The Beat Goes On: Campillo Mounts Generous Homage to ACT UP Paris
While there are several noted cinematic renderings of the early days of the AIDS crisis and the subsequent activism in response to a lack of resources, information, or humanity at the governmental level, Robin Campillo’s BPM (Beats Per Minute) is perhaps the first to present a sobering, gracefully humanizing homage in the completest sense possible to some of the brave men and women on the frontlines of these nightmarish years.
The recent HBO film based on Larry Kramer’s famed play The Normal Heart details the emergence of ACT UP New York, the first protest organization to demand resources, responses, and national attention to the crisis in the US. Campillo’s film is set a decade later and based on his experiences with ACT UP France. Honing in on a handful of vibrant characters valiantly and passionately committed to the cause while many faced their own imminent demise, Campillo’s approach is mostly methodical, meditative as a back-room portrait of agendas and discussions from a period which younger generations need tender reminding of.
Set in early 1990s Paris, activist group ACT UP, led by Thibault (Antoine Reinartz), is battling with local pharmaceutical companies refusing to divulge current medical developments which could potentially save lives. At the same time as they vie for national attention from President Francois Mitterand’s to address his administration’s lack of response, group members are involved in lively meetings to brainstorm stunts and slogans which often bring them in contact with police and the criminal justice system. While most of the members of ACT UP are HIV positive, newcomer Nathan (Arnaud Valois, who turns several heads upon arrival, is an exception, and soon strikes up a passionate relationship with the outspoken Sean (Nahuel Perez Biscayart), whose health eventually begins to decline.
Campillo, who is best known as the screenwriter for Laurent Cantet (and recently Rebecca Zlotowski’s enigmatic Planetarium), broke out on his own with the 2013 sophomore pic Eastern Boys, wherein a troubled romance develops between an older Frenchman and a younger refugee who is part of a dangerous prostitution ring. With the French title 120 Beats Per Minute, (indicating an elevated heart-rate) the director seems to have modeled this after his script for Cantet’s The Class, which took home the Palme d’Or at the 2008 Cannes Film Festival.
Much of this film’s two-hour plus running time is devoted to the same group discussion setting, and it is the platform where many of the film’s characters are allowed to shine, however briefly, such as Adele Haenel’s Sophie, representing the organization AIDES, working in conjunction with ACT UP. But the focal point of the film is Biscayart’s Sean and his romance with Arnaud Valois. Campillo certainly doesn’t shy away from a certain titillation factor with generous sex scenes between the eventual couple—but what he does differently is allow their relationship to be realistic (which involves Nathan’s concurrent flirtation with Thibault, the sort of extra-curricular realities censored out of queer narratives for the sake of appeasing a wider, heteronormative audience).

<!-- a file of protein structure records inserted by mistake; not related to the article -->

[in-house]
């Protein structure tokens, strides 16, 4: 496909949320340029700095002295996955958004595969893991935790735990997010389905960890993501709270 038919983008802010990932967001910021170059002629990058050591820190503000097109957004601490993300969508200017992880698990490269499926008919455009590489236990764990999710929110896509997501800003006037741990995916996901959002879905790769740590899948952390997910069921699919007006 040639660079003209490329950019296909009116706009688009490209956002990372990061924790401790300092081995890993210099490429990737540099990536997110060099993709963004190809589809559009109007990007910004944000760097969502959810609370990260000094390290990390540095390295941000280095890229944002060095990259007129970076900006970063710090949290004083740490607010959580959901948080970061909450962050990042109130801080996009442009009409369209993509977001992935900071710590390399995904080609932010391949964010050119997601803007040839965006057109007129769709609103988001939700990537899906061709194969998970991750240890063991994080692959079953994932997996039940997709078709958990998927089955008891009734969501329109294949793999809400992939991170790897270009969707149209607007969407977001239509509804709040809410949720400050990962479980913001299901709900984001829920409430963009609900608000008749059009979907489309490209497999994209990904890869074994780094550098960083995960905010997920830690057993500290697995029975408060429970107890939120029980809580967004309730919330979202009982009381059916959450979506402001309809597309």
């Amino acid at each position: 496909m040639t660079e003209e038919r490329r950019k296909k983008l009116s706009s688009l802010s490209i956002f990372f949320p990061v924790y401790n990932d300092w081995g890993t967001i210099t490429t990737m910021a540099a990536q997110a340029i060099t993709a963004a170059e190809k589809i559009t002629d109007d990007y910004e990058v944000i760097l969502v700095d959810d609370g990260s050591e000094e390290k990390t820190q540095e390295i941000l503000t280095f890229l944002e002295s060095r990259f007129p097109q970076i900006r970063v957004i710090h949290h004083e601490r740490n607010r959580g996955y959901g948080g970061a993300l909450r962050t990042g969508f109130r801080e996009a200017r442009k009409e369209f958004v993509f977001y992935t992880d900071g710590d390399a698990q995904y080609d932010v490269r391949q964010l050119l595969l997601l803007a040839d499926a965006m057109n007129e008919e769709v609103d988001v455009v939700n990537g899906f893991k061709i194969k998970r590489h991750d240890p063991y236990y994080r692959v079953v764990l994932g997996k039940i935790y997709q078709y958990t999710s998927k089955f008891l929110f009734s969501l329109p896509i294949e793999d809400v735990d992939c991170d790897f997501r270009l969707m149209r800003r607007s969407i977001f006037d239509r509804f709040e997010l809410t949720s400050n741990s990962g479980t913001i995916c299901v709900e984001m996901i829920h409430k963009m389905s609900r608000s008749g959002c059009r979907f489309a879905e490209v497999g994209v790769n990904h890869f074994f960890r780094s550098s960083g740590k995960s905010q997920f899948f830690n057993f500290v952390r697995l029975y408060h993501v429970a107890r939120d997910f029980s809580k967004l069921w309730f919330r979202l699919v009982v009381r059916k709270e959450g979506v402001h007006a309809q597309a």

While we get a clearer sense of Biscayart’s character, Valois’ Nathan is only defined through shared stories of his sexual history, and if there are any major complaints of 120 Beats Per Minute it would be the lack of a clearer backstory for Nathan, which tends to hobble the emotional dimensions of his relationship with Sean. Both Biscayart and Valois, however, make for arresting screen personas, particularly Valois, who is given little background material to reveal (as a side note, his big break was back in 2006 with Nicole Garcia’s Charlie Says, but he’s been on hiatus since 2011). What we do know manages to convey a certain level of atonement regarding his altruistic need to care for Sean.
But Campillo rightly conjures the spirit of the period, a decade into the crisis and before the introduction of the cocktail which would eventually help curtail the death toll. Chatter about the arguments for a cure vs. a vaccine, as well as a rudimentary lesson on how HIV infects human cells are all part of a history now largely ignored by the gay community, in a contemporary period where actual HIV prophylactics have been developed with Prep Truvada, which has again had a significant impact on sexual tendencies.
Some beautifully edited club sequences, honing in on particles in light beams, are segues for microscopic renderings of HIV transmission as it evolves, set to the mournful breakdown of Bronski Beat. Exchanging dramatic hysterics for a portrait on grim determination during a period when public opinion was most certainly not in favor with equal rights for the LGBT community, BPM (Beats Per Minute) is, for once, a stellar consideration for some of the courageous souls who dedicated their lives to the activism which eventually resulted in necessary visibility.
Reviewed on May 19th at the 2017 Cannes Film Festival – Main Competition. 140 Mins.